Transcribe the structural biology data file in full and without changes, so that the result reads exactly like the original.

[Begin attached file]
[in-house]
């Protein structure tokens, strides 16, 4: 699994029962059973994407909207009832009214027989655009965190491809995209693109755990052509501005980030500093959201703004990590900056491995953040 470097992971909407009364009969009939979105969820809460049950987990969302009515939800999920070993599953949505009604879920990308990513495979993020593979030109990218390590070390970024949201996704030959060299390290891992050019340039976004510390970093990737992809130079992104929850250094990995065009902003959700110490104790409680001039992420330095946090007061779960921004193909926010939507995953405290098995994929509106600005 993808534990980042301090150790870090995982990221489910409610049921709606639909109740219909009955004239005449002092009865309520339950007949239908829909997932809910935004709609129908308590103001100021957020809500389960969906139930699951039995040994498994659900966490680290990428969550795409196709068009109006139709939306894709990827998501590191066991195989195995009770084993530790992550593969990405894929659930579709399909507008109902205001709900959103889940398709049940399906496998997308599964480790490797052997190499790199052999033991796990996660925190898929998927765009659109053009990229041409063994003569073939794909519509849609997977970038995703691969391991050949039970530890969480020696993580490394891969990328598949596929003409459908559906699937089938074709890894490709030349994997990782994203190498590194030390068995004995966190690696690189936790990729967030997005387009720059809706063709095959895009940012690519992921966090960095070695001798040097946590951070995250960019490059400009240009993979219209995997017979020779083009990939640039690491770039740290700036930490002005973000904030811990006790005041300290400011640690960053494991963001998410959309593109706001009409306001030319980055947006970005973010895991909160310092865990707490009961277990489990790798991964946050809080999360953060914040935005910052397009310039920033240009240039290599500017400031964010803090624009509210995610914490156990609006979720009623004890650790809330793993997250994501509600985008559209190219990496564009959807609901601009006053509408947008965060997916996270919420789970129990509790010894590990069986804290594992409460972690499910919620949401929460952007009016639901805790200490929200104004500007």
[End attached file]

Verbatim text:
[in-house]
């Protein structure tokens, strides 16, 4: 699994029962059973994407909207009832009214027989655009965190491809995209693109755990052509501005980030500093959201703004990590900056491995953040 470097992971909407009364009969009939979105969820809460049950987990969302009515939800999920070993599953949505009604879920990308990513495979993020593979030109990218390590070390970024949201996704030959060299390290891992050019340039976004510390970093990737992809130079992104929850250094990995065009902003959700110490104790409680001039992420330095946090007061779960921004193909926010939507995953405290098995994929509106600005 993808534990980042301090150790870090995982990221489910409610049921709606639909109740219909009955004239005449002092009865309520339950007949239908829909997932809910935004709609129908308590103001100021957020809500389960969906139930699951039995040994498994659900966490680290990428969550795409196709068009109006139709939306894709990827998501590191066991195989195995009770084993530790992550593969990405894929659930579709399909507008109902205001709900959103889940398709049940399906496998997308599964480790490797052997190499790199052999033991796990996660925190898929998927765009659109053009990229041409063994003569073939794909519509849609997977970038995703691969391991050949039970530890969480020696993580490394891969990328598949596929003409459908559906699937089938074709890894490709030349994997990782994203190498590194030390068995004995966190690696690189936790990729967030997005387009720059809706063709095959895009940012690519992921966090960095070695001798040097946590951070995250960019490059400009240009993979219209995997017979020779083009990939640039690491770039740290700036930490002005973000904030811990006790005041300290400011640690960053494991963001998410959309593109706001009409306001030319980055947006970005973010895991909160310092865990707490009961277990489990790798991964946050809080999360953060914040935005910052397009310039920033240009240039290599500017400031964010803090624009509210995610914490156990609006979720009623004890650790809330793993997250994501509600985008559209190219990496564009959807609901601009006053509408947008965060997916996270919420789970129990509790010894590990069986804290594992409460972690499910919620949401929460952007009016639901805790200490929200104004500007």